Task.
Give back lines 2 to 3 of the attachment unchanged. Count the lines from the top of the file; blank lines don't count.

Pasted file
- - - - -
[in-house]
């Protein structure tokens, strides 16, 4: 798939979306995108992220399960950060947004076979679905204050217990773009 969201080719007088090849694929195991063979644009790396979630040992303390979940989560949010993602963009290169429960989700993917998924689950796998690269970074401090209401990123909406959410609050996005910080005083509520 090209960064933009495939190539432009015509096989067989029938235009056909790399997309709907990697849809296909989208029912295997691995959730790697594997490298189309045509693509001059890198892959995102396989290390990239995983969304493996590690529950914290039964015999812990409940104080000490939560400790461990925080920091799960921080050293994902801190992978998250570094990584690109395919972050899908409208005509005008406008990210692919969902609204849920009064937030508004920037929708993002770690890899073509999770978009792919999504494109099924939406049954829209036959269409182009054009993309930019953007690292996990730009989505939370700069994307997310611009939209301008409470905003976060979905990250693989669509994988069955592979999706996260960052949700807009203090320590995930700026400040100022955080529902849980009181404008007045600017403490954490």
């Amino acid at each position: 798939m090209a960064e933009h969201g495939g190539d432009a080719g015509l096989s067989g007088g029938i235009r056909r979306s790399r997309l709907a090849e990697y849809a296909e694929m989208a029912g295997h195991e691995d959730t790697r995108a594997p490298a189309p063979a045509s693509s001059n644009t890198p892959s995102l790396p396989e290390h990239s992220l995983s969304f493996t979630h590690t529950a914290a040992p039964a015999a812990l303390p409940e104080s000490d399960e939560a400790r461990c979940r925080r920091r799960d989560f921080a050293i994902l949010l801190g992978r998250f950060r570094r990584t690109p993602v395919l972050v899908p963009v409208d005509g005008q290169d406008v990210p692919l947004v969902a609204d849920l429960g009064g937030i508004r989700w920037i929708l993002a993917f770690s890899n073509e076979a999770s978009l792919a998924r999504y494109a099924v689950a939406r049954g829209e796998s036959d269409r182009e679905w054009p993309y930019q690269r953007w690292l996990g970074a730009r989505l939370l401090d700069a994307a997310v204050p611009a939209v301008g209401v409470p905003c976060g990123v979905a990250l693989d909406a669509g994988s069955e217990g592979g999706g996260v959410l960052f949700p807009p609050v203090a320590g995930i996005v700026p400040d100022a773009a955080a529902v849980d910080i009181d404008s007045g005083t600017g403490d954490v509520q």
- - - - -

């Protein structure tokens, strides 16, 4: 798939979306995108992220399960950060947004076979679905204050217990773009 969201080719007088090849694929195991063979644009790396979630040992303390979940989560949010993602963009290169429960989700993917998924689950796998690269970074401090209401990123909406959410609050996005910080005083509520 090209960064933009495939190539432009015509096989067989029938235009056909790399997309709907990697849809296909989208029912295997691995959730790697594997490298189309045509693509001059890198892959995102396989290390990239995983969304493996590690529950914290039964015999812990409940104080000490939560400790461990925080920091799960921080050293994902801190992978998250570094990584690109395919972050899908409208005509005008406008990210692919969902609204849920009064937030508004920037929708993002770690890899073509999770978009792919999504494109099924939406049954829209036959269409182009054009993309930019953007690292996990730009989505939370700069994307997310611009939209301008409470905003976060979905990250693989669509994988069955592979999706996260960052949700807009203090320590995930700026400040100022955080529902849980009181404008007045600017403490954490």
């Amino acid at each position: 798939m090209a960064e933009h969201g495939g190539d432009a080719g015509l096989s067989g007088g029938i235009r056909r979306s790399r997309l709907a090849e990697y849809a296909e694929m989208a029912g295997h195991e691995d959730t790697r995108a594997p490298a189309p063979a045509s693509s001059n644009t890198p892959s995102l790396p396989e290390h990239s992220l995983s969304f493996t979630h590690t529950a914290a040992p039964a015999a812990l303390p409940e104080s000490d399960e939560a400790r461990c979940r925080r920091r799960d989560f921080a050293i994902l949010l801190g992978r998250f950060r570094r990584t690109p993602v395919l972050v899908p963009v409208d005509g005008q290169d406008v990210p692919l947004v969902a609204d849920l429960g009064g937030i508004r989700w920037i929708l993002a993917f770690s890899n073509e076979a999770s978009l792919a998924r999504y494109a099924v689950a939406r049954g829209e796998s036959d269409r182009e679905w054009p993309y930019q690269r953007w690292l996990g970074a730009r989505l939370l401090d700069a994307a997310v204050p611009a939209v301008g209401v409470p905003c976060g990123v979905a990250l693989d909406a669509g994988s069955e217990g592979g999706g996260v959410l960052f949700p807009p609050v203090a320590g995930i996005v700026p400040d100022a773009a955080a529902v849980d910080i009181d404008s007045g005083t600017g403490d954490v509520q």